Returns on equity (ROE) – hovering around 20 per cent – and returns on assets (ROA) stood at comfortable levels by international comparisons, with Bahrain and Oman being the least profitable, it said.

"Together with Saudi Arabia, the banking sector in Kuwait has been one of the most profitable within the GCC in recent years, although the latter has been affected relatively more by the current crisis."

"In the UAE, more recent data indicate that while bank profitability increased in 2008, it was negatively affected by global and domestic developments in 2009."

The paper gave no figures on profits but according to the Kuwait-based Global Investment House (GIH), the combined net earnings of the GCC's nearly 150 commercial banks dropped by about 8.5 per cent to $15.74 billion (Dh57.81bn) in 2009 from about $14.39bn in 2008.

The largest fall of around 19 per cent was recorded in the UAE, while Kuwaiti banks reported a surge of 70 per cent in net income.

GCC banks exposure

Bahrain: The retail banking portfolio in Bahrain is highly exposed to construction and real estate (33 percent of total loans) and the household sectors (23 per cent). However, household loans are mainly secured by salary which mitigates the risk of default.

- Kuwait: The banking portfolio is highly exposed to the real estate and construction sectors, which constitute close to 50 per cent of total loans. Household loans (excluding mortgages) and non-bank financial institutions (mainly to investment companies) are also important in banks' loans portfolios accounting for 16 and 12 percent of total loans, respectively.

Oman: Oman's banking sector is highly exposed to the household sector, which accounts for about 40 per cent of total loans. Rising consumer indebtedness raises concerns as Omani households are highly leveraged with household loans accounting for 17 per cent of GDP. Additionally, a high proportion of the corporate loan portfolio is in a handful of large exposures.

Qatar: The banking sector is mostly concentrated in the household, construction and real estate and government sectors, which account for 26, 20, and 27 per cent of total loans, respectively. As regards the household sector, although data is not readily available on the uses of these loans, an important share of these loans might be for securities investments. This could be a potential risk due to risk concentration and the difficulty arising from monitoring margin lending.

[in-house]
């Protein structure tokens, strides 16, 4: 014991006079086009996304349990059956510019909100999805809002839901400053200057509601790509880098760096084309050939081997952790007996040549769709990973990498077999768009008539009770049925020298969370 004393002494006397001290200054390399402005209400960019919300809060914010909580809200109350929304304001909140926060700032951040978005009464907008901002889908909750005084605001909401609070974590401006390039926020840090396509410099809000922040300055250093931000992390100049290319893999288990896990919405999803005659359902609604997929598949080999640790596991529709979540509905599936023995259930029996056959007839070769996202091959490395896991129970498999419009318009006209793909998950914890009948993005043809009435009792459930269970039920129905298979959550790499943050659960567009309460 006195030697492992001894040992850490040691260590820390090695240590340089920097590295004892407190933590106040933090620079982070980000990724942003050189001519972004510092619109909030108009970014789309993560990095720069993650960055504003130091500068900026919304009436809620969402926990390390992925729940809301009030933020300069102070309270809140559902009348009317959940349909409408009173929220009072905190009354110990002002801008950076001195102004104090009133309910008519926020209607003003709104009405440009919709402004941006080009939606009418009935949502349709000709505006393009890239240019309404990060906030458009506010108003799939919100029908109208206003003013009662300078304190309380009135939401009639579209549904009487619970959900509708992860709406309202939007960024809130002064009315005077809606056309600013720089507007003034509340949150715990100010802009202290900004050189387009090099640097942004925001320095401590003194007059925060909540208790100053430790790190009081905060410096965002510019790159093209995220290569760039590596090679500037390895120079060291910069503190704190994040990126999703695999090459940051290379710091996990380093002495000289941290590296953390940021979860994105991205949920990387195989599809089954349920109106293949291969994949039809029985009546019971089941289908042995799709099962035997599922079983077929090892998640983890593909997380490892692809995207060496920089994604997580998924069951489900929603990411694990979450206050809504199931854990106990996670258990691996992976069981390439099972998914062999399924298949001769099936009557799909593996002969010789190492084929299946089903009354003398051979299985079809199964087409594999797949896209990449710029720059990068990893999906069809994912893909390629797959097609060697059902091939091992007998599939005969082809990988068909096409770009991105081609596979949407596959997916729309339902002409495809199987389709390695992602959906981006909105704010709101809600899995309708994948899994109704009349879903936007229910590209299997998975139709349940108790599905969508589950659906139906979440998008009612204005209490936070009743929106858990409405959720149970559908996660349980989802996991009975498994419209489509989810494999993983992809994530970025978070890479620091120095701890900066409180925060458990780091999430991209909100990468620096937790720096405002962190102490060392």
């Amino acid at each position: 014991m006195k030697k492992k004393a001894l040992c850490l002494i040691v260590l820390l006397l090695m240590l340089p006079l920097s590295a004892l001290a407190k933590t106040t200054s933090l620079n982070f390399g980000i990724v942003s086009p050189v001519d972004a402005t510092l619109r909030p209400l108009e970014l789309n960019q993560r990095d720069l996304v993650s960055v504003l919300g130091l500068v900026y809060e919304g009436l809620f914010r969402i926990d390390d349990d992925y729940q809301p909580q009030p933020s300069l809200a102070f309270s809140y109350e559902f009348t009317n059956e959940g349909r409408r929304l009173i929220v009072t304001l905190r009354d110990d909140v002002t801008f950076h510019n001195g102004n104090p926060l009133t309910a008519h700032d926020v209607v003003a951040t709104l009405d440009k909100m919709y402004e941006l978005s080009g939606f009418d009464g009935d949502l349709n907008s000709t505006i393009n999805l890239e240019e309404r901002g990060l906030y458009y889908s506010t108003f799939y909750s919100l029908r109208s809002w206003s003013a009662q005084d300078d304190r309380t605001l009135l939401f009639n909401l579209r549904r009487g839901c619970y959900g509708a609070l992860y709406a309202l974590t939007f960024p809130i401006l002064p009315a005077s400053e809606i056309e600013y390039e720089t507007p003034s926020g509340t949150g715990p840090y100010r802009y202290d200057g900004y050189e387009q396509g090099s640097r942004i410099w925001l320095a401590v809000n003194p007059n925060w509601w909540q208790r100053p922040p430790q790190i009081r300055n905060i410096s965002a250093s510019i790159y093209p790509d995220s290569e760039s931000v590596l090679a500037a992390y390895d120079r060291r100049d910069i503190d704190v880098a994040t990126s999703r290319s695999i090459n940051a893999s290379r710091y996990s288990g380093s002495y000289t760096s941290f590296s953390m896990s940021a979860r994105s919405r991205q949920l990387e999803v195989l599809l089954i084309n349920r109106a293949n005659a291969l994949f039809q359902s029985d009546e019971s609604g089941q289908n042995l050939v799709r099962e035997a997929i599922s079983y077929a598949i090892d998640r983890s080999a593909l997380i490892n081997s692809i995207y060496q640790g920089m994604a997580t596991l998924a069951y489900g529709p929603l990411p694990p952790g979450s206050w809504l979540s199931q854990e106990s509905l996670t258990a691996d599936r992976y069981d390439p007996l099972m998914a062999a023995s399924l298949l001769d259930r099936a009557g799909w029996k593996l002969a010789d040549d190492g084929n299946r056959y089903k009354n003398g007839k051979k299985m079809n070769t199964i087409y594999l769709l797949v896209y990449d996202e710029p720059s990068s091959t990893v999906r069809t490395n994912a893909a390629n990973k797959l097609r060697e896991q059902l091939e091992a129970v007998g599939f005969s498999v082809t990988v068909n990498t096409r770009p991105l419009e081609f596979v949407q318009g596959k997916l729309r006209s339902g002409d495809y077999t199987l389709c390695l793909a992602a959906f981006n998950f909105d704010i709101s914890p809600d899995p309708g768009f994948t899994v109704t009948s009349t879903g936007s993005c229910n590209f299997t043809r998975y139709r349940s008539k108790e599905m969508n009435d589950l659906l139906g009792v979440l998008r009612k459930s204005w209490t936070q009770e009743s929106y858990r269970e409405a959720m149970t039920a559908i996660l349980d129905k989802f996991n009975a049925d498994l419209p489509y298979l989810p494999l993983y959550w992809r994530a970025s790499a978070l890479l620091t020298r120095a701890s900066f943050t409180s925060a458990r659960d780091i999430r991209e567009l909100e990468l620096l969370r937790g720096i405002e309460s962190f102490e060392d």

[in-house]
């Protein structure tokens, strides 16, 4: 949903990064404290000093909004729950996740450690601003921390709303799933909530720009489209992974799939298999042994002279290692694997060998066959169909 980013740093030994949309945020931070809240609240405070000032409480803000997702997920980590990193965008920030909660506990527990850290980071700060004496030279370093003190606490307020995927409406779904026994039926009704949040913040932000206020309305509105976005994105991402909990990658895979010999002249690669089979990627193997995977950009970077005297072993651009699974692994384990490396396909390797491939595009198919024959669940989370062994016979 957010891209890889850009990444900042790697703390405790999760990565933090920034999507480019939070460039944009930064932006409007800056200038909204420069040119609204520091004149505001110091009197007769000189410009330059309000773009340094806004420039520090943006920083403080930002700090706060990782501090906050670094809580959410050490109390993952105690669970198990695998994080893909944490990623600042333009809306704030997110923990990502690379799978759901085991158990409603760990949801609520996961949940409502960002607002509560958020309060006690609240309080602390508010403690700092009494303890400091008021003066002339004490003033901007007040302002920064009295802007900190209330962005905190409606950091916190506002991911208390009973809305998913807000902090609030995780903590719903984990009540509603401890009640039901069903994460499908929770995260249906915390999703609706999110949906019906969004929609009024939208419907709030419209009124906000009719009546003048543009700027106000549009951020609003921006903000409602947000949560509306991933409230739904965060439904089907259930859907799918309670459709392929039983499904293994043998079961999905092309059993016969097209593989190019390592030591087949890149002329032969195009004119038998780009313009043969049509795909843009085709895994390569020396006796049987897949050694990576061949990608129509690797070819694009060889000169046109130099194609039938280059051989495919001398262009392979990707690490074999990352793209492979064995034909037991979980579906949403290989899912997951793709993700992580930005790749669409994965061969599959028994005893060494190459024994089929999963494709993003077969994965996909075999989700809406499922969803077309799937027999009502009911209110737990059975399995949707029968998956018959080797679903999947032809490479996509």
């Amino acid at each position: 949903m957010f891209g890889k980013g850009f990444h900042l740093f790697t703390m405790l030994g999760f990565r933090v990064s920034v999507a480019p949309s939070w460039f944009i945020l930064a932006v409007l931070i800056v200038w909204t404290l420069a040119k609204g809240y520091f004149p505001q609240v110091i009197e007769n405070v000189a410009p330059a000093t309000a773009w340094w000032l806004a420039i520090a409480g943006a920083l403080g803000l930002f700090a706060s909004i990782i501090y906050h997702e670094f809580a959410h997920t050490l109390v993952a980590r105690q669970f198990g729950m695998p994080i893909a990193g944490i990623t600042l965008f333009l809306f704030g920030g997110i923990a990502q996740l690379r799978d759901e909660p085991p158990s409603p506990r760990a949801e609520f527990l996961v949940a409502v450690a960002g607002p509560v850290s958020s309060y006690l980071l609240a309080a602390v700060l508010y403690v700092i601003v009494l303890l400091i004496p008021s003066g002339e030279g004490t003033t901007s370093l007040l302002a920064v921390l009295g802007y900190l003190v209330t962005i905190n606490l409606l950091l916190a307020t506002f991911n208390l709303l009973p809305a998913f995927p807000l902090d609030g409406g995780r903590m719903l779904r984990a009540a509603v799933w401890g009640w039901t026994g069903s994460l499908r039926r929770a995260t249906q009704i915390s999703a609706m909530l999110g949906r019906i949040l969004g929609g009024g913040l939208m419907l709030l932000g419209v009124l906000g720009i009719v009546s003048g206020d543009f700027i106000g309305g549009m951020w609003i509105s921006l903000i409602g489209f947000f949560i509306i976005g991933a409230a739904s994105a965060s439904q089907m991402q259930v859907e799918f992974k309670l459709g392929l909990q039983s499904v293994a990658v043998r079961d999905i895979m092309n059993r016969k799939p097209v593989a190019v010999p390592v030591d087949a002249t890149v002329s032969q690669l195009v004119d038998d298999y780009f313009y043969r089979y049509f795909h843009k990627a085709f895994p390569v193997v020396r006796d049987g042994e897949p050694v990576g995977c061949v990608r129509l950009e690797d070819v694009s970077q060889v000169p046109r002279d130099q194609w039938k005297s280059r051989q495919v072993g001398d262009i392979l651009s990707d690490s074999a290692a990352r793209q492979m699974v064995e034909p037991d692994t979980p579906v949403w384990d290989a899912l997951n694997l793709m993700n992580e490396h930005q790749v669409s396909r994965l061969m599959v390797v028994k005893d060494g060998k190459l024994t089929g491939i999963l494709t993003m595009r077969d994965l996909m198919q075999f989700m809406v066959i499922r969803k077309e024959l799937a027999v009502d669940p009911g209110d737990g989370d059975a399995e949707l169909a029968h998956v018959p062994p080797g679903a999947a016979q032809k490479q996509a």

Saudi Arabia: The loan portfolio appears well diversified with respect to the corporate sector with trade being the main sector at 25 per cent of total loans (mirroring the structure of the economy). However, concentration of credit to high net worth individuals could pose risks, similar to other GCC countries. Household loans in turn are well diversified with no dominating sub-sector. Real estate loans in Saudi Arabia are marginal compared to the rest of the GCC at less than 10 per cent of total loans. However, similar to the rest of the GCC countries, some margin lending for equities could be a source of risk.

UAE: The banking sector is highly exposed to the construction sector and the highly speculative real estate sector (25 per cent of total loans, including household mortgages), and to the household sector (20 per cent, excluding household mortgages). Trade is also an important sector in bank loans accounting for 13 per cent of total loans. The banking portfolio is concentrated in the corporate sector, which accounts for two-thirds of total loans. Financing, however, is mainly directed to large private business groups or government-owned related enterprises and there is currently a high level of concentration of credit risk due to large financings of a few family-owned businesses and sizeable government-related entities.

 

Comments

Comments